New Vehicular Homicide Law in Oregon Needs Nationwide Adoption

In listening to the KBOO Bike Show podcast today, Portland, Oregon-area bike lawyer Ray Thomas was a guest and spoke about the new Oregon "Vulnerable Roadway Users" protection law.

Based on European safety concepts (I assume that they're referring to the 5th Motorist Directive from the EU), the law states (and I quote from Mr. Thomas on the show)
"if you hurt or kill a vulnerable user, and are guilty of careless driving, there's an enhanced penalty that (and it's more than punishment) that allows you to to have a reconciliation and atonement by going through a community service program, by going through a driver improvement program, so that you're less likely to be a hazard out there. And if you decide that you don't want to participate in this sort of alternative sentence, you get hit with a mandatory one-year license suspension, and a fine."
I like the sound of this law, obviously, but I can see one major problem with it: proving that the driver is guilty of careless driving. We've all heard stories of cyclists or pedestrians being hit, and the driver gets away with it because "I just didn't see them."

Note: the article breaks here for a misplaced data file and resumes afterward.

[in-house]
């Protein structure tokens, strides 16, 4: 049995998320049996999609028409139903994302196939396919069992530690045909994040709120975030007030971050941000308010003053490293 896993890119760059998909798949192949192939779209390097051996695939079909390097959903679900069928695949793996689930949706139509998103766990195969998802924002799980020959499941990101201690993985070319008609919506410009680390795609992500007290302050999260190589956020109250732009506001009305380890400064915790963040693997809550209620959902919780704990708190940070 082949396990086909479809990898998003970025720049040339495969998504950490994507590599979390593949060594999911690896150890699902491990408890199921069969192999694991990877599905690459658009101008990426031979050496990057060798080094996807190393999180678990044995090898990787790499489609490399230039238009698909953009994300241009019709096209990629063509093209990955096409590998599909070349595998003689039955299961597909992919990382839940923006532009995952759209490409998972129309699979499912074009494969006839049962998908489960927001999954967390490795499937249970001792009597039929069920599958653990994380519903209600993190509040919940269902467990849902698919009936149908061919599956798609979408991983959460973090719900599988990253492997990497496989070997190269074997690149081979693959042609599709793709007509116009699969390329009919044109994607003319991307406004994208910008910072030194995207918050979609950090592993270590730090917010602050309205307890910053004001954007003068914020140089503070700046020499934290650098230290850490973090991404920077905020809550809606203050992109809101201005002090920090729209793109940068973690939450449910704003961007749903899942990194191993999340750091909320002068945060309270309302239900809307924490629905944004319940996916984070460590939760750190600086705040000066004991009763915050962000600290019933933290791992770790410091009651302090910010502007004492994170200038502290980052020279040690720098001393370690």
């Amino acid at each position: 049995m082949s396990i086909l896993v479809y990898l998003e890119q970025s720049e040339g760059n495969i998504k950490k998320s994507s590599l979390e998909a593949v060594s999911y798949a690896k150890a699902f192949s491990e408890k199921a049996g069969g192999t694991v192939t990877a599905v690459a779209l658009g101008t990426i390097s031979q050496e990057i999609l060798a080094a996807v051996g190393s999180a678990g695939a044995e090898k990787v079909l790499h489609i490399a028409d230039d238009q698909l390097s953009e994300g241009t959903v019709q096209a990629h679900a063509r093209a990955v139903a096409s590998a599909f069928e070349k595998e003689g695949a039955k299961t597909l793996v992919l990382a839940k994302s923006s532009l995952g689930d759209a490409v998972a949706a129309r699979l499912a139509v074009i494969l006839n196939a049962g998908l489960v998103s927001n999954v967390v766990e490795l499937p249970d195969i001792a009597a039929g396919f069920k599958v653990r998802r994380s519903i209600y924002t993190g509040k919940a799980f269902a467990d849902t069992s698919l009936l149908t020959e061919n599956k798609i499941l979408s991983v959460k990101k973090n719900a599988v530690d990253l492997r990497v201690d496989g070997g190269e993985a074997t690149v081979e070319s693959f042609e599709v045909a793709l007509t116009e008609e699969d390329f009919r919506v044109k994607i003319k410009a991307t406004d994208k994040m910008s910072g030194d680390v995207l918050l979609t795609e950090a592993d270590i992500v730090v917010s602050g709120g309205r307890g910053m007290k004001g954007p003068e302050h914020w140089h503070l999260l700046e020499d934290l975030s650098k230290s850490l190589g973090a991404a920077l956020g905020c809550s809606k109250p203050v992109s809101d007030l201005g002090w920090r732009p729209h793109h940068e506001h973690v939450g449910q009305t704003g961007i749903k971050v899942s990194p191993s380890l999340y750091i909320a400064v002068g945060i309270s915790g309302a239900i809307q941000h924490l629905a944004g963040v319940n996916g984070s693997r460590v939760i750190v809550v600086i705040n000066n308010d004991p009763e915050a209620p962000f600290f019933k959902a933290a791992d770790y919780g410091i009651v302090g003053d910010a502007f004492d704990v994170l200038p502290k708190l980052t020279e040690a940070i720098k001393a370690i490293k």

It'd take some education of the police force, that's for sure.

Thomas also brought up a point that I found very poignant in the discussion of cyclists who don't obey traffic codes:
"For those of us who are bicyclists, I'll tell you: you can do something that I do. And that is every time I'm tempted to run a stop sign or go through a red light, I think about what is going to go through the mind of all of those motorists who are watching me. And what do they think about me as a bicyclist? And then what happens if one of my friends or clients is in a court of law in front of a jury comprised of folks who have watched us do that? What do those people think about bicyclists and are they going to be able to be fair to us? Because when I talk to people on juries, what they tell me is 'You know, I think the bicyclists are fine, and they're nice, and everything, but why don't they follow the same laws as the rest of us?'"
People, not speed.


  1. I find it comical that motorists complain about cyclists not following the laws. First, the penalty for a screw-up is much harsher for the cyclist (like death) where the motorist is nice and safe.
    Second, the sheer number of people not following the law is certainly weighted toward motorists as the number of cyclists is a tiny fraction of drivers. Even if no cyclist ever followed the rules, there would still be a great many more drivers breaking the law.
    That being said, it cheeses me off to no end watching cyclists do stupid things that p/o drivers. Not for their safety, but for mine.


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